Most companies have taken a "very tactical" approach to adopting cloud services, Leone said. But then they end up dealing with "four, five, six vendors, all with different [service-level agreements]," and IT departments end up with the unwieldy task of managing these relationships, he said.
"What we've seen is customers say, how can I consolidate my cloud mess and bring this all together," Leone said. "We have the full breadth, so you can start to think about that."
When Oracle denotes a service as being in preview, it means that between 20 and 100 customers are using it in sort of a beta program, Kurian said during a press conference Tuesday. All of them are expected to be generally available in the first half of 2014, he added.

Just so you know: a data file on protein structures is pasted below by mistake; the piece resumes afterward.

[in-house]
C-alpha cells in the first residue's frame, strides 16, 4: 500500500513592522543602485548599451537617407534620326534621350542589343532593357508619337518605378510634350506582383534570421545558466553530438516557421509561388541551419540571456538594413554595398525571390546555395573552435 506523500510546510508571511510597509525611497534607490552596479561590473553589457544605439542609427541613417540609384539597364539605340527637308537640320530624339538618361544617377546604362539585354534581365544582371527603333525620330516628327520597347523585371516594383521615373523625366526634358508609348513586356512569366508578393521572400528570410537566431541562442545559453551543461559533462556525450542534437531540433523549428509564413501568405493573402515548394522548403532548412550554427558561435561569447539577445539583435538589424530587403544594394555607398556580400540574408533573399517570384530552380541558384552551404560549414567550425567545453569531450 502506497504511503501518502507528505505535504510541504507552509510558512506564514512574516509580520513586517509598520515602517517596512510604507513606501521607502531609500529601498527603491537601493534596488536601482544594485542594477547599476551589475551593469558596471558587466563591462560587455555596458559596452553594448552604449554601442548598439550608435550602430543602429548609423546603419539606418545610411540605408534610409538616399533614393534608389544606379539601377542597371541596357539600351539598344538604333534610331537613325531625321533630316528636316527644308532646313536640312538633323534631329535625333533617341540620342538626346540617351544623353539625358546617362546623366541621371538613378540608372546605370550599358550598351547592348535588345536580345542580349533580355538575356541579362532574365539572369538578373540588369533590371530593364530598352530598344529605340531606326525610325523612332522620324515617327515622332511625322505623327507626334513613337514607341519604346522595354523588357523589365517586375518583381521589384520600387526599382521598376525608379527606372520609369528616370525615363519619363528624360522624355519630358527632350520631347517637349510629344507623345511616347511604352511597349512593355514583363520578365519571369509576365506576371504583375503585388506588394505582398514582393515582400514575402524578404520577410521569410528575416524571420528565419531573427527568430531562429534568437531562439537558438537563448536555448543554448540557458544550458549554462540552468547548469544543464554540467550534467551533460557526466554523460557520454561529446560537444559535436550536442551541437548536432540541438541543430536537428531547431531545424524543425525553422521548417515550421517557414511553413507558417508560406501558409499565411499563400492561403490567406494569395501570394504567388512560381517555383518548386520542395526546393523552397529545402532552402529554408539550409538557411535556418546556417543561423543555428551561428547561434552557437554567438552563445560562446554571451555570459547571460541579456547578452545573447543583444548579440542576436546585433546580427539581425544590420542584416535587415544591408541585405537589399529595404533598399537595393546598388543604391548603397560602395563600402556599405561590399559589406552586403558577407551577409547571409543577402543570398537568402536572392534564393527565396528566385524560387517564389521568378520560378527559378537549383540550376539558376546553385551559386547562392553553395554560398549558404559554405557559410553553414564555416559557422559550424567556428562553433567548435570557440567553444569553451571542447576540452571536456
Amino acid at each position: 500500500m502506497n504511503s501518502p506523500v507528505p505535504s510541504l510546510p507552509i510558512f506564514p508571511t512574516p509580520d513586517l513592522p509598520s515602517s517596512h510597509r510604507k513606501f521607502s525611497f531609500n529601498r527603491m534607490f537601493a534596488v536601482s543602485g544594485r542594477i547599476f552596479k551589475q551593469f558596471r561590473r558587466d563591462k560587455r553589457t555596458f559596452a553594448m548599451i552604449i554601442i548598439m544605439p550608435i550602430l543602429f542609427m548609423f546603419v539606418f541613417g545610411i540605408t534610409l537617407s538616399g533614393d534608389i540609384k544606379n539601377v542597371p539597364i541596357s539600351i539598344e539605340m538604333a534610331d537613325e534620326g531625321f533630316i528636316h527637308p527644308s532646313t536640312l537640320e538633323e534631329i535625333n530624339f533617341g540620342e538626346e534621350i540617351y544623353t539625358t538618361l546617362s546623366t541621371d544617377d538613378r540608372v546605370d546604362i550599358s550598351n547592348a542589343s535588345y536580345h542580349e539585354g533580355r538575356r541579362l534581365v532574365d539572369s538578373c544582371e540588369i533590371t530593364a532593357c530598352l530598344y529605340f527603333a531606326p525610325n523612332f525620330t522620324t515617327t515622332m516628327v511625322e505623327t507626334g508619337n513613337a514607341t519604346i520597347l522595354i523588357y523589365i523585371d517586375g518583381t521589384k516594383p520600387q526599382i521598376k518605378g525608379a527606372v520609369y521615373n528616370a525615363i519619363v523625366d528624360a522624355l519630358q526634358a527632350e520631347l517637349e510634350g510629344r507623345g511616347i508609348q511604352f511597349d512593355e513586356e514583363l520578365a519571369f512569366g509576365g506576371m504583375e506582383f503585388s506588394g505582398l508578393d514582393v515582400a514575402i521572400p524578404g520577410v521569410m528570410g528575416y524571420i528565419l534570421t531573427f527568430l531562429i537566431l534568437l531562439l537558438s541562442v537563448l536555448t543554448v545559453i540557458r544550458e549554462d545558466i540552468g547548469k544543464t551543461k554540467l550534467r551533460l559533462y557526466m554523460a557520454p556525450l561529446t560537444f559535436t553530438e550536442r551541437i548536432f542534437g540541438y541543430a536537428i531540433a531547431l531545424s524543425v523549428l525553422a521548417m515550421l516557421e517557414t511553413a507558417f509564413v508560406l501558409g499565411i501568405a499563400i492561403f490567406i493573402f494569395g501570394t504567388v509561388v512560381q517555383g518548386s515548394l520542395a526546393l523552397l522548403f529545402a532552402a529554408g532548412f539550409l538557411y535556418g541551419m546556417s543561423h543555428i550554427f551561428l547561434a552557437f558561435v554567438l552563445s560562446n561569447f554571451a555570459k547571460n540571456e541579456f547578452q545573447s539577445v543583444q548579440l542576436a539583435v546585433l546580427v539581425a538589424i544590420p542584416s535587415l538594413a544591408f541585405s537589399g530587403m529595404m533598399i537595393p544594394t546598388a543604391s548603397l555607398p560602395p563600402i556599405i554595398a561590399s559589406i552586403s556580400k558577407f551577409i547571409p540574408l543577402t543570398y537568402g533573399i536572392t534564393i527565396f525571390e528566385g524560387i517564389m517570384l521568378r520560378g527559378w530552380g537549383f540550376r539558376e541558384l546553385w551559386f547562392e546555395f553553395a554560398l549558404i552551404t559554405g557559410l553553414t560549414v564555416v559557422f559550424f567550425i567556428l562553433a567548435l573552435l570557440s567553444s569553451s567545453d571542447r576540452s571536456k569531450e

Of particular interest to some may be how much Oracle charges for its object storage and compute services, given the continuous downward pricing pressure in that market. While declining to give specifics, Kurian said Oracle plans to be price-competitive.
Chris Kanaracus covers enterprise software and general technology breaking news for The IDG News Service. Chris' email address is Chris_Kanaracus@idg.com